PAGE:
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12 Things your Nail Salon doesn't want you to Know Part 3

When you shave matters
You shouldn't shave before getting a pedicure, says Choi, as pedicurists do not care if you have hair on your legs. Also, shaving your legs makes you more prone to infection as newly shaved legs have opened pores (and often tiny nicks you can't see) that are susceptible to infectious diseases. So don't be wary of showing off some stubble at the salon, she says. 

Some tools can't be sanitized 
You can only put metal tools in the autoclave, says Choi. And as we stated before, only an autoclave kills a 100 percent of all bacteria and viruses. Nail salon tools like pumice stones, emery boards, nail buffers and foam toe separators need to be swapped out after each use to prevent the spread of bacteria. That's why you're best off bringingyour own -- just in case the salon doesn't follow this practice. If you see any white residue on a nail file, it means it's been used on someone else.

Footbaths aren't your friend
"Whirlpool footbaths," though seemingly safe, are filled with city water, which may or may not be free of microbes, says the doctor and are typically difficult to clean. Even though most nail salons disinfect their tubs, researchers for the Centers for Disease Control and Prevention typically find bacteria that could cause boils and rashes in most according to the "New York Times." And it's extremely hard to bust these salons with having microbe growth, as many times salons aren't linked to the infections because boils can take as long as four months after a pedicure to develop.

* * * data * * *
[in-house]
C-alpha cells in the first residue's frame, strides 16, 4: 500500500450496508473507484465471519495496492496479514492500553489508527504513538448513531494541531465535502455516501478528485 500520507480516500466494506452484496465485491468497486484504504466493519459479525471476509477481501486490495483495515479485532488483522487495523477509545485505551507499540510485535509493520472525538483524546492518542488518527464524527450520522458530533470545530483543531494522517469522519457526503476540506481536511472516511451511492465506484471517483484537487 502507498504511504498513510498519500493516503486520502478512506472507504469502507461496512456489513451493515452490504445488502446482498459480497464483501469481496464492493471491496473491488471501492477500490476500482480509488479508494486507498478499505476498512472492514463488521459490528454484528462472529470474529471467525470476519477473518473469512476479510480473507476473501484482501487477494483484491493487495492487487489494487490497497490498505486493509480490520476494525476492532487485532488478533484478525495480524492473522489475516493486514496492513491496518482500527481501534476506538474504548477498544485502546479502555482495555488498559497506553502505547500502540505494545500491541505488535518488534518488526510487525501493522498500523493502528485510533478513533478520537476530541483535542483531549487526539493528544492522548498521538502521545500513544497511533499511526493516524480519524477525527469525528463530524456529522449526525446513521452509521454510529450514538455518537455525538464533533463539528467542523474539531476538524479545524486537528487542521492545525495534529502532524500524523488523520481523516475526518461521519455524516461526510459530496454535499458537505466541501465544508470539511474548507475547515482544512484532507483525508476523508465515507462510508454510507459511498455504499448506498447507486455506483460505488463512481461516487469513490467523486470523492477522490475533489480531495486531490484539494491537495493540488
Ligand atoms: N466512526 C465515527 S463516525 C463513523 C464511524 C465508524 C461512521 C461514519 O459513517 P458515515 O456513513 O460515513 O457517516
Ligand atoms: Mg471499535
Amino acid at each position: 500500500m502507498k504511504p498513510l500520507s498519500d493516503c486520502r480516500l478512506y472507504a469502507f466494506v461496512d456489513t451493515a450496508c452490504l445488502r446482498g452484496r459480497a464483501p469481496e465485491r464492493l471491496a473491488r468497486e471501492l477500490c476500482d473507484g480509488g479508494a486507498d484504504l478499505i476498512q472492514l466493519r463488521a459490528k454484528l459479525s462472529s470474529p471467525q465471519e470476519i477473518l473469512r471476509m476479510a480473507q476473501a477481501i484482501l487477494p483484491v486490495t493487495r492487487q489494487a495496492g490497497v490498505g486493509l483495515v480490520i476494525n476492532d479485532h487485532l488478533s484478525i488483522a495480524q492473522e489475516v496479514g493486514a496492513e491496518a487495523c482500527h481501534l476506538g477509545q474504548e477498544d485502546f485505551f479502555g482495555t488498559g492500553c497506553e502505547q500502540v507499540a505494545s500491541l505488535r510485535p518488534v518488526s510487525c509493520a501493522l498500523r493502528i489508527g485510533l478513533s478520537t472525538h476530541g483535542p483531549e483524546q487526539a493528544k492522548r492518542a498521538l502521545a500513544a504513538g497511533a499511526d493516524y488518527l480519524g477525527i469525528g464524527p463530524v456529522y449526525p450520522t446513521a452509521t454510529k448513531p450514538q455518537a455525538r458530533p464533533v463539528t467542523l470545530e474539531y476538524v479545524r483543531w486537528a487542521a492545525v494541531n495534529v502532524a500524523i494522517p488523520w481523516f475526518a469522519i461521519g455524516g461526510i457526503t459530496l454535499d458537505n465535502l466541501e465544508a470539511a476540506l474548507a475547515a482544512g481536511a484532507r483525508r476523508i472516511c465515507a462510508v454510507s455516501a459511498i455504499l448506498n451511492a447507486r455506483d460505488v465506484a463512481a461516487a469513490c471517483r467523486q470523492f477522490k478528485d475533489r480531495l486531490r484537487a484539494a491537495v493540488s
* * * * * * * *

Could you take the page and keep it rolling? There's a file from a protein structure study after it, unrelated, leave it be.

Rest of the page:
You don't need your calluses removed
Many salons will try and talk you into callous removal, as it is usually an additional service and charge. But Skyy Hadley, celebrity manicurist and owner of the As "U" Wish Nail Spa, says it is not always necessary. "If you're an athlete then you should never remove your calluses as these actually help level your performance. If you are not an athlete, you should have your calluses removed with a deep soak and scrub once they become thick and uncomfortable," she says.

If you do opt for callous removal, always choose scrubbing or a chemical remover. Never allow your nail technician to cut or shave the skin off your feet. "Cutting is cutting," and "not recommended," says Choi. Not to mention, the more you cut, the thicker the calluses will grow back, she advises. 


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